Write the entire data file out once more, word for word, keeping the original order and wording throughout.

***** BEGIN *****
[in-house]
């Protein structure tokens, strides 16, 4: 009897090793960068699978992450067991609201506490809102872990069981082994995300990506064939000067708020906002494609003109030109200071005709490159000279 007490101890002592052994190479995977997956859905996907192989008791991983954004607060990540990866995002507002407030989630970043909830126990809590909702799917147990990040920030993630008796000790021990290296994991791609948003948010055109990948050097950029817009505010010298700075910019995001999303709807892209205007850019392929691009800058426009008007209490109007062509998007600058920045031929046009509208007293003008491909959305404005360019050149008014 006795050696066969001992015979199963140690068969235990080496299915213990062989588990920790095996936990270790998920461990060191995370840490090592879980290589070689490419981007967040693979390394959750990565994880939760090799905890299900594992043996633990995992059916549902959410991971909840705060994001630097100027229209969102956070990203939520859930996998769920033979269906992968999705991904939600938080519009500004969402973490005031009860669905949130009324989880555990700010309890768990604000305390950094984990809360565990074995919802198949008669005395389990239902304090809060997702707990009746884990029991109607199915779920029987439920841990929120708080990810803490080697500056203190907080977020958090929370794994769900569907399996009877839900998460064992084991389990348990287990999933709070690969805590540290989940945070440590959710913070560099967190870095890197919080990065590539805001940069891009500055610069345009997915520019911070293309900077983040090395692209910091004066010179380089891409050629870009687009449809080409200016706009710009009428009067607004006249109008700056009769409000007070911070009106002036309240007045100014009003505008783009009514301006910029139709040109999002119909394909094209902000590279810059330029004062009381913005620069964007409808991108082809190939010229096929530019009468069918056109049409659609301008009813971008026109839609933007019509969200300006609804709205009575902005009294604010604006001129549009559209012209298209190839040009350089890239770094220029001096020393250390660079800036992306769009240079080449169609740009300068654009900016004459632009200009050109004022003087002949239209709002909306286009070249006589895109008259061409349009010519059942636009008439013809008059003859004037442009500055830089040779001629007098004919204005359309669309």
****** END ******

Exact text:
[in-house]
């Protein structure tokens, strides 16, 4: 009897090793960068699978992450067991609201506490809102872990069981082994995300990506064939000067708020906002494609003109030109200071005709490159000279 007490101890002592052994190479995977997956859905996907192989008791991983954004607060990540990866995002507002407030989630970043909830126990809590909702799917147990990040920030993630008796000790021990290296994991791609948003948010055109990948050097950029817009505010010298700075910019995001999303709807892209205007850019392929691009800058426009008007209490109007062509998007600058920045031929046009509208007293003008491909959305404005360019050149008014 006795050696066969001992015979199963140690068969235990080496299915213990062989588990920790095996936990270790998920461990060191995370840490090592879980290589070689490419981007967040693979390394959750990565994880939760090799905890299900594992043996633990995992059916549902959410991971909840705060994001630097100027229209969102956070990203939520859930996998769920033979269906992968999705991904939600938080519009500004969402973490005031009860669905949130009324989880555990700010309890768990604000305390950094984990809360565990074995919802198949008669005395389990239902304090809060997702707990009746884990029991109607199915779920029987439920841990929120708080990810803490080697500056203190907080977020958090929370794994769900569907399996009877839900998460064992084991389990348990287990999933709070690969805590540290989940945070440590959710913070560099967190870095890197919080990065590539805001940069891009500055610069345009997915520019911070293309900077983040090395692209910091004066010179380089891409050629870009687009449809080409200016706009710009009428009067607004006249109008700056009769409000007070911070009106002036309240007045100014009003505008783009009514301006910029139709040109999002119909394909094209902000590279810059330029004062009381913005620069964007409808991108082809190939010229096929530019009468069918056109049409659609301008009813971008026109839609933007019509969200300006609804709205009575902005009294604010604006001129549009559209012209298209190839040009350089890239770094220029001096020393250390660079800036992306769009240079080449169609740009300068654009900016004459632009200009050109004022003087002949239209709002909306286009070249006589895109008259061409349009010519059942636009008439013809008059003859004037442009500055830089040779001629007098004919204005359309669309």